The political dimension of evidence brokering, especially during a crisis deserves a more extended discussion, and we can’t do it justice in one blog. Despite the political economy challenges, one thing is sure: policymakers need to understand the problem they are facing and to do this, they will have to make sense of data in a non-partisan way. They may need to reach out outside their usual teams, involve honest brokers from universities, experts, community leaders with whom to co-create solutions to the multiple problems faced by their communities. Such a process is difficult to articulate even in stable environments, let alone in a crisis. Still, there are no alternatives that can shift the attention to tackling unique problems rather than fitting a general solution to a specific context. A reflection question for policymakers: How can governments ensure they have practical, adaptive and flexible processes in their approach to solving problems?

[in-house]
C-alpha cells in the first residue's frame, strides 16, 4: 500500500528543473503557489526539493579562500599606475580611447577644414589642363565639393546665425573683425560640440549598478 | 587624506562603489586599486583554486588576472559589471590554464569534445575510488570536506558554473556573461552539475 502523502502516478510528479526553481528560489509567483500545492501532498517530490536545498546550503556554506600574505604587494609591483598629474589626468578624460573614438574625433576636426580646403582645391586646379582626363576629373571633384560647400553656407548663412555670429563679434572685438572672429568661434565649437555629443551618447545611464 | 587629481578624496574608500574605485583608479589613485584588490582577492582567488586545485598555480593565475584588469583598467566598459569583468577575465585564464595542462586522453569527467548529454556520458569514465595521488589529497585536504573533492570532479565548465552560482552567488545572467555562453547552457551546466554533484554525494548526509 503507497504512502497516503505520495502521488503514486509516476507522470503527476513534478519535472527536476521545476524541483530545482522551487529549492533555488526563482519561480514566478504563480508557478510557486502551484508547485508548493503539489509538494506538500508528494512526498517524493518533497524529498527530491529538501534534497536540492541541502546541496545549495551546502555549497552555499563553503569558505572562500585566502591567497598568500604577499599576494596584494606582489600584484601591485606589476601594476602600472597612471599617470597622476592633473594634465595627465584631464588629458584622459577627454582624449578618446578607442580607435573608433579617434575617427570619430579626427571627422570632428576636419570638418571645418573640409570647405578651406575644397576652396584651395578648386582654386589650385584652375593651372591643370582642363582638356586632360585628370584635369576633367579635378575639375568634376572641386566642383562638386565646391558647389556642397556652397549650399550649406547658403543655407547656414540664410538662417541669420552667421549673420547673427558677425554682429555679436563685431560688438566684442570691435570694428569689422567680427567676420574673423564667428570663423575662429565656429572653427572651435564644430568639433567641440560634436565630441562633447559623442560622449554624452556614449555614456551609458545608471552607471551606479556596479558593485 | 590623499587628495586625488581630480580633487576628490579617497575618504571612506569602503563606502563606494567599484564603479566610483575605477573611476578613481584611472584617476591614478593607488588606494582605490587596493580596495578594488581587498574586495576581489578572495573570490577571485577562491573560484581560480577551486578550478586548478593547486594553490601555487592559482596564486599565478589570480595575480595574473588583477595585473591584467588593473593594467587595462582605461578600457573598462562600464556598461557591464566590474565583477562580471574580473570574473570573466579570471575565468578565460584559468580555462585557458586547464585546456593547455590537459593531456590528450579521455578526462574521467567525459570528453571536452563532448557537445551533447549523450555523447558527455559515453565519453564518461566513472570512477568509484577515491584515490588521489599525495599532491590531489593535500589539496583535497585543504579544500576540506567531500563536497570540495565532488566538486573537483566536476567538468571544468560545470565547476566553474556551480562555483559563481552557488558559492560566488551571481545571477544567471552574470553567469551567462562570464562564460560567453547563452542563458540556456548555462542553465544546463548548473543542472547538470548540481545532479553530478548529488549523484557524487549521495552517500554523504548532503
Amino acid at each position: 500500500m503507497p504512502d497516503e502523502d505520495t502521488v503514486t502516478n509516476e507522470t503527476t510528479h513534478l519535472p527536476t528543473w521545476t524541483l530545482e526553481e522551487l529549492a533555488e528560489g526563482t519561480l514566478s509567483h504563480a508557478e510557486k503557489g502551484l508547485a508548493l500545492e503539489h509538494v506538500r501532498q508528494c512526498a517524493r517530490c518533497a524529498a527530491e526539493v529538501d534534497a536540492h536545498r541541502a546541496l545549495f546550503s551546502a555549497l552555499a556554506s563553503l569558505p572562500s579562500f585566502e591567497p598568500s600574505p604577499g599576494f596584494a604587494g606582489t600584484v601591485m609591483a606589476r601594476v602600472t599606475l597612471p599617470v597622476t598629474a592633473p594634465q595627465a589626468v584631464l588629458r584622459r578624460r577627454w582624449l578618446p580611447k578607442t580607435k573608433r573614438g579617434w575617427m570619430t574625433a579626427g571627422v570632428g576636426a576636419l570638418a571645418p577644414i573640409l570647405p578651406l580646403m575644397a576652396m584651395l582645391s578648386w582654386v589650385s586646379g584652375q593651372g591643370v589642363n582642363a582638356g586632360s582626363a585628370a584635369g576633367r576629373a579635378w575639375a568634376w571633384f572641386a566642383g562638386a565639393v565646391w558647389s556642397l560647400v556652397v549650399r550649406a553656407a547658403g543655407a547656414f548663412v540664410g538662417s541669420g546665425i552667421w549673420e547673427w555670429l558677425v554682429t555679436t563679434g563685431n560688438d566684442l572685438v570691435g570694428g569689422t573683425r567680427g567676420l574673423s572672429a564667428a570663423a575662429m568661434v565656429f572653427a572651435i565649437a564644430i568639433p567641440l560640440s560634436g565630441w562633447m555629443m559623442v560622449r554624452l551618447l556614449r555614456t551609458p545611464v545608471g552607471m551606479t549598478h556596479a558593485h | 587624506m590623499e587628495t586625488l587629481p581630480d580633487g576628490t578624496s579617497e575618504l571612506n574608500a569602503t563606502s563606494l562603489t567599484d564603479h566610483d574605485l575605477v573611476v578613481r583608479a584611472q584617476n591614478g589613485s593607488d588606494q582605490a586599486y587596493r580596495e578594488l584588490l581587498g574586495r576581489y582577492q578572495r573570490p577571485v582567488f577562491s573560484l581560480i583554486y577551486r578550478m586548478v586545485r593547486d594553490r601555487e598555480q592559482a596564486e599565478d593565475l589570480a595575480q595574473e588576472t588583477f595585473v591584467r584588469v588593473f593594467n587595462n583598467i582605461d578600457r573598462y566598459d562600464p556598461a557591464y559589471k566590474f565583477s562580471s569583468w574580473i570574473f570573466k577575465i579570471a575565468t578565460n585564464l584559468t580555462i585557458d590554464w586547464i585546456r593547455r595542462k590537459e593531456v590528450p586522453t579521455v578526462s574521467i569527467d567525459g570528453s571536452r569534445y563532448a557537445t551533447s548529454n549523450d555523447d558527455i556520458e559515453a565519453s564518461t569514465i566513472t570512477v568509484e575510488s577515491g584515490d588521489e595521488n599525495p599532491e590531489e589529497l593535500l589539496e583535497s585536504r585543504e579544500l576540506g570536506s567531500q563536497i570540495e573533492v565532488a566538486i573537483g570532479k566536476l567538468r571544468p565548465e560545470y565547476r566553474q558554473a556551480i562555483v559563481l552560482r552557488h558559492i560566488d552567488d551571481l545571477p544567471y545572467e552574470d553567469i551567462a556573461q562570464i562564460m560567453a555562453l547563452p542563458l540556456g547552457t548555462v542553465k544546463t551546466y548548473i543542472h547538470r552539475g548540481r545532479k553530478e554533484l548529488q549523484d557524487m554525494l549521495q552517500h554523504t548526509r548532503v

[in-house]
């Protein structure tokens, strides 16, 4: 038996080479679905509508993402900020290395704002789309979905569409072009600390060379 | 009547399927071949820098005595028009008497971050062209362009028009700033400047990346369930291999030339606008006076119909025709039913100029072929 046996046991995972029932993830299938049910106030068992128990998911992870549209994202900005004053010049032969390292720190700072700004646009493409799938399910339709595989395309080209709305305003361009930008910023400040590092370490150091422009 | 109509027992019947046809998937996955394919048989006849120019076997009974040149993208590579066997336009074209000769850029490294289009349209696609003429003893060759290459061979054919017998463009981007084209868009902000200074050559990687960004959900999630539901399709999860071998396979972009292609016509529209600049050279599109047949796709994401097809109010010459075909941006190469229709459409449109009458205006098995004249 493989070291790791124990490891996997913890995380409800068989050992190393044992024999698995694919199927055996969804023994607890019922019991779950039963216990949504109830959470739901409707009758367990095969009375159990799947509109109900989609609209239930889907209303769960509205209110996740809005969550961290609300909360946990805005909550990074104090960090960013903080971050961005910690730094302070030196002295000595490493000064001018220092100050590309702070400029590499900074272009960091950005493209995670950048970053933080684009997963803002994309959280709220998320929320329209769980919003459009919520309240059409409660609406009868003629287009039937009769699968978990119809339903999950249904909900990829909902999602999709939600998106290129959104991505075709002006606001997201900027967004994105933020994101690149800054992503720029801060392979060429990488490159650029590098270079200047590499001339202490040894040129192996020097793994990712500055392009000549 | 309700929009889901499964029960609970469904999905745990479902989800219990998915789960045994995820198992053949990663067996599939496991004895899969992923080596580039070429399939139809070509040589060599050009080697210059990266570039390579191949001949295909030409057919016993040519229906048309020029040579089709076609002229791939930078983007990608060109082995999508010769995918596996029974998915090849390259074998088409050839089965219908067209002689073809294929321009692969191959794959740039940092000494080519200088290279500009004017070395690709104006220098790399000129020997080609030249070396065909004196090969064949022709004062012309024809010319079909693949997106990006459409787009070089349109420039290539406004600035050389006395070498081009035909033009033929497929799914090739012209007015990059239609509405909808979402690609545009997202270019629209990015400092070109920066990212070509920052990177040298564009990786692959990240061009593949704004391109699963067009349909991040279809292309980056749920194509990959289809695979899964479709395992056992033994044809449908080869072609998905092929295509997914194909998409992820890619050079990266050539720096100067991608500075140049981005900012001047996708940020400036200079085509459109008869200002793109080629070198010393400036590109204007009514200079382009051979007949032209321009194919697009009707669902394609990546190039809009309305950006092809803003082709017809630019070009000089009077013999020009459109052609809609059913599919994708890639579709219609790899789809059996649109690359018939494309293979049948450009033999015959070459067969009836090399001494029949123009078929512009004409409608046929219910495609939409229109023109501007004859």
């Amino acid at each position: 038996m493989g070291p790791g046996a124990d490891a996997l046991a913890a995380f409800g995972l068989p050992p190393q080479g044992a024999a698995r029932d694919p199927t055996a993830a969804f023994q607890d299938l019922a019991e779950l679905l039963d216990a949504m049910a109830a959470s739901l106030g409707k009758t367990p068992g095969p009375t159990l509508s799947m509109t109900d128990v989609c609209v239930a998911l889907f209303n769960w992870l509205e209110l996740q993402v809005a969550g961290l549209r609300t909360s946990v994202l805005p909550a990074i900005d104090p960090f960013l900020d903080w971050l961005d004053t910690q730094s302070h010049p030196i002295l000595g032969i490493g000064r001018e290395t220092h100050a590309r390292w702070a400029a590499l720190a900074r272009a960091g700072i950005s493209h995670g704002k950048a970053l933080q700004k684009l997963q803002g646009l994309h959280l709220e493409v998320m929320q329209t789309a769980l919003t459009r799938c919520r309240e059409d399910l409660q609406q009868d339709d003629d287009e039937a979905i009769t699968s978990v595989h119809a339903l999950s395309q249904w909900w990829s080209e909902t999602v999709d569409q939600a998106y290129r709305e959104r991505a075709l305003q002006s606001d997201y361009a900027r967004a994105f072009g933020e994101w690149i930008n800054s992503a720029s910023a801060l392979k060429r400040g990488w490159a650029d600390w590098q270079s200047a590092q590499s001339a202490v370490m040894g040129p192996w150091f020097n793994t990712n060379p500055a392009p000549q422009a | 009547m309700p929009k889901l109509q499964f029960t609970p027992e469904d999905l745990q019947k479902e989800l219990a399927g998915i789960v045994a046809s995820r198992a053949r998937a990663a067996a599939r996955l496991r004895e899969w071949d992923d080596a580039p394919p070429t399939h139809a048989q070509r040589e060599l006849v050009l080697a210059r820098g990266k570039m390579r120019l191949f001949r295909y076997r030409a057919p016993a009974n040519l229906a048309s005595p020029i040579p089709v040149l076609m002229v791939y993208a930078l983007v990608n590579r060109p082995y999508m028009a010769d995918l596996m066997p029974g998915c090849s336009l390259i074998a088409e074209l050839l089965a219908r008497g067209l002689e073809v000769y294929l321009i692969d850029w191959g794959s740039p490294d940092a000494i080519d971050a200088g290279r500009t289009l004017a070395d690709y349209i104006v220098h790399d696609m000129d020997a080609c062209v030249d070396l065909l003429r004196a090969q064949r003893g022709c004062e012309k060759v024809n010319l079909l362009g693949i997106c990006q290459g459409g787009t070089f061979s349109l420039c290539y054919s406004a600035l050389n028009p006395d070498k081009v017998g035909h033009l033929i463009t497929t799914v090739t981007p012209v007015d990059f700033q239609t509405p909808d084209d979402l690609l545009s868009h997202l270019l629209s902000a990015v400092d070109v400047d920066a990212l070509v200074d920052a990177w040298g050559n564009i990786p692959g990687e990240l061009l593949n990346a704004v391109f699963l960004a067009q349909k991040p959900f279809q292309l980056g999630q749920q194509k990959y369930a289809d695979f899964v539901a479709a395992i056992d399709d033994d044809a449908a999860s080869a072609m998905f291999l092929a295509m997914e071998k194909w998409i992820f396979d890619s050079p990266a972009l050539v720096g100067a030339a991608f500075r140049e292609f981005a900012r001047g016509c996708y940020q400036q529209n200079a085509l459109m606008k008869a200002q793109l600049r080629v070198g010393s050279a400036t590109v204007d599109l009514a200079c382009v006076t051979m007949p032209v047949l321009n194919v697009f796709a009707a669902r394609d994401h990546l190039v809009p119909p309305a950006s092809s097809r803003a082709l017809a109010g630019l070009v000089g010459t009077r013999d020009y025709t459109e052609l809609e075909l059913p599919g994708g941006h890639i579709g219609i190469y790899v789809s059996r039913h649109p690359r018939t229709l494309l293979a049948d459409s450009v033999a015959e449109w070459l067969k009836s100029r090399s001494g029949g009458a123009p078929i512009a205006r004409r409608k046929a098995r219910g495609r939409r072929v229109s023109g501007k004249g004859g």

Finding spaces to reflect on the present situation, focusing on contextualised learning, and thinking about the future can make some policymakers feel uncomfortable at first, given the potential short-term political capital losses. However, protecting citizens’ lives can only be done by transcending short-sighted political agendas. Building resilient governments, able to respond to this overwhelming crisis requires governments not just to get things done now, but also to incorporate learnings from successes and failures into balancing political short-termism with long-term visions for our communities.

Alexandra Nastase (MPP 2016), a Policy Execution Lead at Oxford Policy Management, and Jussara Negromonte (MPP 2016), a member of Delivery Associates), are alumnae of the Blavatnik School of Government. They both work with governments across the world on strengthening policy implementation to deliver better outcomes for citizens.